Student Able to Pursue His Passion in College Thanks to Long ValleyTop of Page
ESL Student Finds a Second Home and Support for His Artistic Talents at Long Valley
Kevin Basurto just finished his first year of college, an accomplishment that seemed unlikely when he first entered Long Valley School’s Doyle program, which offers classroom-based education from grades TK to eighth, and teacher-assisted Personalized Learning through high school.
“When he was in preschool, he didn’t speak English,” says teacher Ann Weaver. “He didn’t speak Spanish. His ability to communicate was severely limited.”
Kevin’s language abilities were a few years behind his peers as his family had immigrated from Mexico with limited English skills. But Weaver would adjust the curriculum to fit his unique needs. Helping him focus on learning to spell just five words at time instead of 20, for example, helped Kevin become successful.
“When we started doing that, he started relaxing,” Weaver says. “He’d actually learn all five words.”
The school community became even more important when his family experienced an unexpected crisis. One day, a police officer stopped Kevin’s mother, Edith, for a broken taillight. The stop led to her eventual deportation. For three years, Kevin only saw his mother on brief trips to Tijuana. Throughout this challenging time, the Doyle community rallied around Kevin, supplementing the support that his mother wished she could have given.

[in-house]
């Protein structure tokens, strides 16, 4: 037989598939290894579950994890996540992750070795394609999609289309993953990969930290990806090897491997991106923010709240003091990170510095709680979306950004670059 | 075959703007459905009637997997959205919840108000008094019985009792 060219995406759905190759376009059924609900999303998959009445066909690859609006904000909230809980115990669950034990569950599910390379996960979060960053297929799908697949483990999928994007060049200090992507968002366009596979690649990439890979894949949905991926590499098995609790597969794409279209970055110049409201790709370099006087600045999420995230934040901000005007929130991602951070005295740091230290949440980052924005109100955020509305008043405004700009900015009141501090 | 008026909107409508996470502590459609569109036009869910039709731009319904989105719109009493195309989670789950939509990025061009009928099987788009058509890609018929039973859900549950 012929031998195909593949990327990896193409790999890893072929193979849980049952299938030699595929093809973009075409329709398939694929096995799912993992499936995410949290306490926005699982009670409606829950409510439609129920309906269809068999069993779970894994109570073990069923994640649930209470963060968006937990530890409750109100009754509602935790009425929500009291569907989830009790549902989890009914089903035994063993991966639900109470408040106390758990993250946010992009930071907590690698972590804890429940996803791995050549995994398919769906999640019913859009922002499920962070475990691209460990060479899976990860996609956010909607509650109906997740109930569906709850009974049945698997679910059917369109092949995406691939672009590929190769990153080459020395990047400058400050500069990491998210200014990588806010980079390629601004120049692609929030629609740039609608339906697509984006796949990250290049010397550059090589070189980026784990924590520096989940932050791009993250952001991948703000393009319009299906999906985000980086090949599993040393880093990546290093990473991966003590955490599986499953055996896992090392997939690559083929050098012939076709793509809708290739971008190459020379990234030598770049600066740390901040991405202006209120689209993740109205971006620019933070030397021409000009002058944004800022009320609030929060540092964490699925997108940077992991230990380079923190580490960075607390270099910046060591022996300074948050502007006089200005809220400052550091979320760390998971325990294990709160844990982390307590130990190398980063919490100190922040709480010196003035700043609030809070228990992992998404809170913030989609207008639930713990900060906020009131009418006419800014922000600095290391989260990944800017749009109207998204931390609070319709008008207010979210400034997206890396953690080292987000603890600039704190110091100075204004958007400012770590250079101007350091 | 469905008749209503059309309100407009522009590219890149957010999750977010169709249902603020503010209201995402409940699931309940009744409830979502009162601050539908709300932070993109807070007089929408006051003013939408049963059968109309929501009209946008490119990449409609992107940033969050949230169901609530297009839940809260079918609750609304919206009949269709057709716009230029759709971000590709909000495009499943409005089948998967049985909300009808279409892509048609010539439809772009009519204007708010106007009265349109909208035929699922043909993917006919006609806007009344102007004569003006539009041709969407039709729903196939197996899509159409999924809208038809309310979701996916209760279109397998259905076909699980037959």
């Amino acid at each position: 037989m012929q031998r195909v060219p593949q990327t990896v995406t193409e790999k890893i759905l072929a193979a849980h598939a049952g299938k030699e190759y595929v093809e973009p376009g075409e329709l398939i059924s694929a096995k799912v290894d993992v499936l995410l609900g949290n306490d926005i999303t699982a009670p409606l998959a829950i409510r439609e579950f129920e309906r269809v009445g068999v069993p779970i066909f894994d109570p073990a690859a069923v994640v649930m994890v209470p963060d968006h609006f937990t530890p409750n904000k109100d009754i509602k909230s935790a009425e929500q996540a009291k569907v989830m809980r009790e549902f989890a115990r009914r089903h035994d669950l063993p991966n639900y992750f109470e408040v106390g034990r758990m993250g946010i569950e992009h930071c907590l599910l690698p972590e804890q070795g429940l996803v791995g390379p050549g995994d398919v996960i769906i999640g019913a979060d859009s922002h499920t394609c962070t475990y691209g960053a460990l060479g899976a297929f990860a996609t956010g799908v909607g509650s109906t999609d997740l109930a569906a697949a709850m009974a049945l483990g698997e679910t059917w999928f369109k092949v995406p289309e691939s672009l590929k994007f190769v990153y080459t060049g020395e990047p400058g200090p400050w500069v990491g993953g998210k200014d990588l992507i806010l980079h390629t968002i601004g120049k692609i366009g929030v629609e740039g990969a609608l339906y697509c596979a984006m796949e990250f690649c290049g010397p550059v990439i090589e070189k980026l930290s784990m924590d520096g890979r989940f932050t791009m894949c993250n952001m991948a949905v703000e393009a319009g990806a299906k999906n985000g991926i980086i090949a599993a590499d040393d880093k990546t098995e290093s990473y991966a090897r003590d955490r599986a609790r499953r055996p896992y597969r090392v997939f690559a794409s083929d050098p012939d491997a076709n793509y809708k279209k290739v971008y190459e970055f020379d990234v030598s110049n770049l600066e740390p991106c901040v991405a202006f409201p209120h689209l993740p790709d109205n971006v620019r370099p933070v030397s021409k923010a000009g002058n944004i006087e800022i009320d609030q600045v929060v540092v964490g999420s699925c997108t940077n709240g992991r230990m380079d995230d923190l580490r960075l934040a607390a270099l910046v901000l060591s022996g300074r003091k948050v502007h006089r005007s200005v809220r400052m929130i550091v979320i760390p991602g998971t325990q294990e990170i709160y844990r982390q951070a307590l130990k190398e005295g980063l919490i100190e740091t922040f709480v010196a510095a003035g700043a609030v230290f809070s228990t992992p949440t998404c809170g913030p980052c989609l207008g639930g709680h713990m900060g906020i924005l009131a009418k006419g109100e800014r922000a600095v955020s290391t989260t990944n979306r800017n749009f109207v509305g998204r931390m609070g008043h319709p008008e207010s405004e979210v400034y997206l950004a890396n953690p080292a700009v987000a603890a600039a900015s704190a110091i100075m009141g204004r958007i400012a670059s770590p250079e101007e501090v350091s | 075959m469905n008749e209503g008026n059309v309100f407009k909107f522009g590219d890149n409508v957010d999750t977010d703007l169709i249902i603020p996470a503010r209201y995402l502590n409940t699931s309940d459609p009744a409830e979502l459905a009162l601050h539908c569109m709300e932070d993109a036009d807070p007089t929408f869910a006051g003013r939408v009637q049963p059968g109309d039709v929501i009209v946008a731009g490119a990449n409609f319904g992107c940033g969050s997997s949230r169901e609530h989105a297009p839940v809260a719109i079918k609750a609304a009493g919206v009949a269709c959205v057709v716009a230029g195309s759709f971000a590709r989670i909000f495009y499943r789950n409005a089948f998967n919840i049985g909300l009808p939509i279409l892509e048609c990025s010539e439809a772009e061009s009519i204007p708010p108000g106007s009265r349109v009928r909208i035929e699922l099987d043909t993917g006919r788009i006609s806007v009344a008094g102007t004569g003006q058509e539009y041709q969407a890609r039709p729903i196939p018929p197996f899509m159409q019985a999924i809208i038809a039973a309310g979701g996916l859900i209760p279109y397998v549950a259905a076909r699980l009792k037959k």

“My friends did what they could, helped the teacher help me and told me to keep on going,” Kevin says. “Especially around high school, my friends were like family members.”
Eventually, Edith received clearance to return and was welcomed back with a huge banner and bright bouquet from the school.
Over the years, Weaver watched as Kevin steadily blossomed as a student. He became ever more engaged and his academic achievement improved. He also discovered a new passion when he began drawing a comic strip series about his life in high school. Weaver would proofread the pieces, helping further refine Kevin’s English.
Before Kevin left Doyle, he left a final gift for the school that had given him so much. “On the wall, next to where he sat, he posted all those comics,” Weaver says. “We left it up all year.” This encouragement of his art led Kevin to pursue graphic design in college.
After spending kindergarten through 12th grade at the school, Kevin’s journey exemplifies the power of Doyle’s personalized approach to education. “I think this program has been the best thing for him,” Weaver says. “His dad has even said so. His dad looked at every one of us, and almost with tears, said, ‘I can’t thank you enough for what you’ve done for my son because he is going to be able to go on.’”